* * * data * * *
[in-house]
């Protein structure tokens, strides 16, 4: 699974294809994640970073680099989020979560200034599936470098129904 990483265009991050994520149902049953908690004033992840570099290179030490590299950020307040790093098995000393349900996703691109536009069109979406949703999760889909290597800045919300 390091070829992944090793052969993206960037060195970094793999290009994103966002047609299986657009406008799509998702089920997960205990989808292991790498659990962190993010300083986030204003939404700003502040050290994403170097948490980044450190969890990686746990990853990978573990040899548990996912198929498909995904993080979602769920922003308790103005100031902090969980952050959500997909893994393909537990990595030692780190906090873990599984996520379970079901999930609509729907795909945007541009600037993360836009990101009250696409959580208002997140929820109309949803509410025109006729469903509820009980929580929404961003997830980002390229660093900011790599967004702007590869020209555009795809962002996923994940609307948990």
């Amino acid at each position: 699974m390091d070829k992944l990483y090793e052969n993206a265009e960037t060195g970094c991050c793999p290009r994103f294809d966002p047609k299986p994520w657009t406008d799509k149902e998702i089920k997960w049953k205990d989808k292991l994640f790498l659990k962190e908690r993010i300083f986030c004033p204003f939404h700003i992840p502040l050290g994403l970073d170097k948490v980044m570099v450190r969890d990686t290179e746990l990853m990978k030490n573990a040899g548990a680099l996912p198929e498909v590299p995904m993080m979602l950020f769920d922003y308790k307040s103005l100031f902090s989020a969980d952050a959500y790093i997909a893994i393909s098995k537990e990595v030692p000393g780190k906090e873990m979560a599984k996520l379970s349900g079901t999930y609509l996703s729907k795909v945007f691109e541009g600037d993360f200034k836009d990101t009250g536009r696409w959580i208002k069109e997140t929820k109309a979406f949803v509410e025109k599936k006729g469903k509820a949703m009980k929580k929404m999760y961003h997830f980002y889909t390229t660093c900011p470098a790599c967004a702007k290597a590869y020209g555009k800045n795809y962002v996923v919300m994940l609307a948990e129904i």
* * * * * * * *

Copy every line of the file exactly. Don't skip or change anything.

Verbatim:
[in-house]
């Protein structure tokens, strides 16, 4: 699974294809994640970073680099989020979560200034599936470098129904 990483265009991050994520149902049953908690004033992840570099290179030490590299950020307040790093098995000393349900996703691109536009069109979406949703999760889909290597800045919300 390091070829992944090793052969993206960037060195970094793999290009994103966002047609299986657009406008799509998702089920997960205990989808292991790498659990962190993010300083986030204003939404700003502040050290994403170097948490980044450190969890990686746990990853990978573990040899548990996912198929498909995904993080979602769920922003308790103005100031902090969980952050959500997909893994393909537990990595030692780190906090873990599984996520379970079901999930609509729907795909945007541009600037993360836009990101009250696409959580208002997140929820109309949803509410025109006729469903509820009980929580929404961003997830980002390229660093900011790599967004702007590869020209555009795809962002996923994940609307948990």
């Amino acid at each position: 699974m390091d070829k992944l990483y090793e052969n993206a265009e960037t060195g970094c991050c793999p290009r994103f294809d966002p047609k299986p994520w657009t406008d799509k149902e998702i089920k997960w049953k205990d989808k292991l994640f790498l659990k962190e908690r993010i300083f986030c004033p204003f939404h700003i992840p502040l050290g994403l970073d170097k948490v980044m570099v450190r969890d990686t290179e746990l990853m990978k030490n573990a040899g548990a680099l996912p198929e498909v590299p995904m993080m979602l950020f769920d922003y308790k307040s103005l100031f902090s989020a969980d952050a959500y790093i997909a893994i393909s098995k537990e990595v030692p000393g780190k906090e873990m979560a599984k996520l379970s349900g079901t999930y609509l996703s729907k795909v945007f691109e541009g600037d993360f200034k836009d990101t009250g536009r696409w959580i208002k069109e997140t929820k109309a979406f949803v509410e025109k599936k006729g469903k509820a949703m009980k929580k929404m999760y961003h997830f980002y889909t390229t660093c900011p470098a790599c967004a702007k290597a590869y020209g555009k800045n795809y962002v996923v919300m994940l609307a948990e129904i």